Fredrick Lee:

Oh, wow. How do you approach it? Literally just do something.

Matias Madou:

Do-

Fredrick Lee:

Just start. It's somewhat of a trick question. And oddly enough, I even wrote a security related talk for someone on this. One of the best things to do is to just get started and to be consistent with whatever it is you start. In your case, I would maybe suggest, maybe you should take up kettlebells. You should take up kettlebells and you should probably stop drinking as much beer. I know it's [inaudible 00:28:29] for you.

Matias Madou:

It's cocktails. It's cocktails these days.

Fredrick Lee:

Oh, now you're fancy. I guess, that's where the PhD comes in.

Matias Madou:

Well, tiki drinks. Tiki drinks.

Fredrick Lee:

Yeah. Yeah. But no, and partly this is why I get so excited, when I actually talk about the fitness analogy is actually security itself is a type of fitness discipline. Fitness, and this is super cliche, it is a lifestyle. It's something you practice continuously and you need to be consistent with. And you also need to pick something that works for you and security programs exactly the same, your security program needs to be something that works for you and your company. Fitness needs to be something that actually works for Mathias. I know some of your hobbies. Actually, there's nothing about your hobbies that's going to help you with fitness.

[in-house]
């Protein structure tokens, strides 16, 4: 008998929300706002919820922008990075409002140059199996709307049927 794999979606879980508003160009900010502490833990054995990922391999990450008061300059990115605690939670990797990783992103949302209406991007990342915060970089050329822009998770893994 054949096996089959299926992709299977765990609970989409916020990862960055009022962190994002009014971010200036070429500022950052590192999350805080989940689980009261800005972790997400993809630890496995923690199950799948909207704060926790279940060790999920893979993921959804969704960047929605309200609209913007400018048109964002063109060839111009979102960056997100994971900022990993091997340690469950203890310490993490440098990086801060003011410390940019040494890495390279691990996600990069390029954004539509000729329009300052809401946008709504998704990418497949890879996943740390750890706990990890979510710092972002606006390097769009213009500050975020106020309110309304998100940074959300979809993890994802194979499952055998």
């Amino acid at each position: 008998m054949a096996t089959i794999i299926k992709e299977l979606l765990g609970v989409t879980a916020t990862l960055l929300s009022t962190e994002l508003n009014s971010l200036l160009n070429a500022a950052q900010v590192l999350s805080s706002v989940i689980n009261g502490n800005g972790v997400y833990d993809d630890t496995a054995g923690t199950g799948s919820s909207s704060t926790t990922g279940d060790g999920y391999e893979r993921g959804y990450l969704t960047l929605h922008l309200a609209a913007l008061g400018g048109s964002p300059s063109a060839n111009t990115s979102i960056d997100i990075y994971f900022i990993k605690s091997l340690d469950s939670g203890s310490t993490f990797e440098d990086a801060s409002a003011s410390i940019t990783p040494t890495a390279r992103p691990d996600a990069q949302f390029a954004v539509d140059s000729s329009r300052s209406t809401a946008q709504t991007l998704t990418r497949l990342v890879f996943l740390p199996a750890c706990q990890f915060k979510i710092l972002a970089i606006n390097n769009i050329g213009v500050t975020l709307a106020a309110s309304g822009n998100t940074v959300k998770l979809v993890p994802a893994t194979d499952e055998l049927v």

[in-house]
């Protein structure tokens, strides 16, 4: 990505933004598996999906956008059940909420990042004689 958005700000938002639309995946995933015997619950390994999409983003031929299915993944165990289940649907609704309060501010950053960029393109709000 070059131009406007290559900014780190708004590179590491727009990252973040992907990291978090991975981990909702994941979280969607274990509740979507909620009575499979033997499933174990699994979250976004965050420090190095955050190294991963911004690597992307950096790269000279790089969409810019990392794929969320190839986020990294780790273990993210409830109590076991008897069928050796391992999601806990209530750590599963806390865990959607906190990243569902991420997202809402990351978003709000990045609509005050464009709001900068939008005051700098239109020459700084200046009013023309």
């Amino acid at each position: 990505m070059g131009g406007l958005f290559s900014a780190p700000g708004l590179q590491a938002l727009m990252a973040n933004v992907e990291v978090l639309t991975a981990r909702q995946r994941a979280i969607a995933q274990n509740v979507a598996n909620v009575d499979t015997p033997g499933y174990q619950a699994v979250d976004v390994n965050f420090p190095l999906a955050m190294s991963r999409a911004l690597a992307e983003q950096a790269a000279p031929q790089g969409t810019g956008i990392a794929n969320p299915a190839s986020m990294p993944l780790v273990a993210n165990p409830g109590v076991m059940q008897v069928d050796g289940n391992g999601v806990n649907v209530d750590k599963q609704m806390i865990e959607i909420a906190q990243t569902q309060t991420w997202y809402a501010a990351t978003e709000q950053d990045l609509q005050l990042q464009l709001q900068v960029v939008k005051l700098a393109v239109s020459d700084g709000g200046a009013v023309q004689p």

Fredrick Lee:

But I do know that you like metrics. You like discipline. You like things that are also easy and approachable. So part of the reason I recommend kettlebells is that kettlebells are something that are easy and approachable. You can have one in your house, much like some of the security tools that you and I like. The tools actually just fit into your lifestyle. And you can literally have a kettlebell in with your mobile office there. You do a couple swings in the morning, do some swings after this interview and actually start actually building up your fitness and you just start being consistent with it. So the fitness thing is just, you constantly practice and you constantly make improvements. And it's a lifelong journey my friend.

Matias Madou:

Sounds good. I'll buy them. And then I'll look for your YouTube channel on how I get started.

Fredrick Lee:

Yeah. It's super easy, I recommended kettlebells because it doesn't take you a lot of training to do it. And it's really easy to learn, like some of my favorite security tools.

Matias Madou:

Sounds good, tonight I'll go online and I'll buy them. Flee, thank you. Thank you very, very much for accepting to be the fifth guru on the software security webcast. It was a fantastic chat. Thank you very, very much.

Fredrick Lee:

Well, thank you so much for having me on, sir.